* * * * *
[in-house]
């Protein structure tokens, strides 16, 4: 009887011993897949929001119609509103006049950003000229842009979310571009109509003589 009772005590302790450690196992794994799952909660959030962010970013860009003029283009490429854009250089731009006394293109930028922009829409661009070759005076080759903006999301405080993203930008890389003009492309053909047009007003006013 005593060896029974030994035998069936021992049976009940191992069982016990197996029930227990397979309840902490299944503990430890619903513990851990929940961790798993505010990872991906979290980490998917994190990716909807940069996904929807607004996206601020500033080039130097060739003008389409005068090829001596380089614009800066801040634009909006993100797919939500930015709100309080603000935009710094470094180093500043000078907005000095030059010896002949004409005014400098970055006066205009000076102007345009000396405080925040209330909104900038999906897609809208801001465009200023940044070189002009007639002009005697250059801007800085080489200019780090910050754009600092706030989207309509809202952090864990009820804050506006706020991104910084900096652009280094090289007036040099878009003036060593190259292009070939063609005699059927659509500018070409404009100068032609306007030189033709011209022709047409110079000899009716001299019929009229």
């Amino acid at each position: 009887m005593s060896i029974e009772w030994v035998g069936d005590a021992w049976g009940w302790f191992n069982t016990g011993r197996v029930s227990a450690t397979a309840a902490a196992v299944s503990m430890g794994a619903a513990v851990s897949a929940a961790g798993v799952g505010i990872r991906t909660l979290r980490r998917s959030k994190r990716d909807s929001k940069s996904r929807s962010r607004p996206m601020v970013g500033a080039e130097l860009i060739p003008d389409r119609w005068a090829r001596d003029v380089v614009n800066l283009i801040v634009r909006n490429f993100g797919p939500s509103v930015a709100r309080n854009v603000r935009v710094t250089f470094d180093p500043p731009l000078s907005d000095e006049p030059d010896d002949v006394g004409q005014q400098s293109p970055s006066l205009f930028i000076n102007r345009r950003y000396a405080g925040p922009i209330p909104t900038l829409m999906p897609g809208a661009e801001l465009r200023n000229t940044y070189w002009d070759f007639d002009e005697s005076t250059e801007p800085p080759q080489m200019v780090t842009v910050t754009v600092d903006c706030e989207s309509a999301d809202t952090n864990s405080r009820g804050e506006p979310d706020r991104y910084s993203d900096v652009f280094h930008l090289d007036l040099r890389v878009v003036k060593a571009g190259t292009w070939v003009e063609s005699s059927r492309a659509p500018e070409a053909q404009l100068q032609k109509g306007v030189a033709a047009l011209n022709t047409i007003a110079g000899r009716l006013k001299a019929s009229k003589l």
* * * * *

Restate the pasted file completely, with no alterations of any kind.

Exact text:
[in-house]
């Protein structure tokens, strides 16, 4: 009887011993897949929001119609509103006049950003000229842009979310571009109509003589 009772005590302790450690196992794994799952909660959030962010970013860009003029283009490429854009250089731009006394293109930028922009829409661009070759005076080759903006999301405080993203930008890389003009492309053909047009007003006013 005593060896029974030994035998069936021992049976009940191992069982016990197996029930227990397979309840902490299944503990430890619903513990851990929940961790798993505010990872991906979290980490998917994190990716909807940069996904929807607004996206601020500033080039130097060739003008389409005068090829001596380089614009800066801040634009909006993100797919939500930015709100309080603000935009710094470094180093500043000078907005000095030059010896002949004409005014400098970055006066205009000076102007345009000396405080925040209330909104900038999906897609809208801001465009200023940044070189002009007639002009005697250059801007800085080489200019780090910050754009600092706030989207309509809202952090864990009820804050506006706020991104910084900096652009280094090289007036040099878009003036060593190259292009070939063609005699059927659509500018070409404009100068032609306007030189033709011209022709047409110079000899009716001299019929009229």
């Amino acid at each position: 009887m005593s060896i029974e009772w030994v035998g069936d005590a021992w049976g009940w302790f191992n069982t016990g011993r197996v029930s227990a450690t397979a309840a902490a196992v299944s503990m430890g794994a619903a513990v851990s897949a929940a961790g798993v799952g505010i990872r991906t909660l979290r980490r998917s959030k994190r990716d909807s929001k940069s996904r929807s962010r607004p996206m601020v970013g500033a080039e130097l860009i060739p003008d389409r119609w005068a090829r001596d003029v380089v614009n800066l283009i801040v634009r909006n490429f993100g797919p939500s509103v930015a709100r309080n854009v603000r935009v710094t250089f470094d180093p500043p731009l000078s907005d000095e006049p030059d010896d002949v006394g004409q005014q400098s293109p970055s006066l205009f930028i000076n102007r345009r950003y000396a405080g925040p922009i209330p909104t900038l829409m999906p897609g809208a661009e801001l465009r200023n000229t940044y070189w002009d070759f007639d002009e005697s005076t250059e801007p800085p080759q080489m200019v780090t842009v910050t754009v600092d903006c706030e989207s309509a999301d809202t952090n864990s405080r009820g804050e506006p979310d706020r991104y910084s993203d900096v652009f280094h930008l090289d007036l040099r890389v878009v003036k060593a571009g190259t292009w070939v003009e063609s005699s059927r492309a659509p500018e070409a053909q404009l100068q032609k109509g306007v030189a033709a047009l011209n022709t047409i007003a110079g000899r009716l006013k001299a019929s009229k003589l």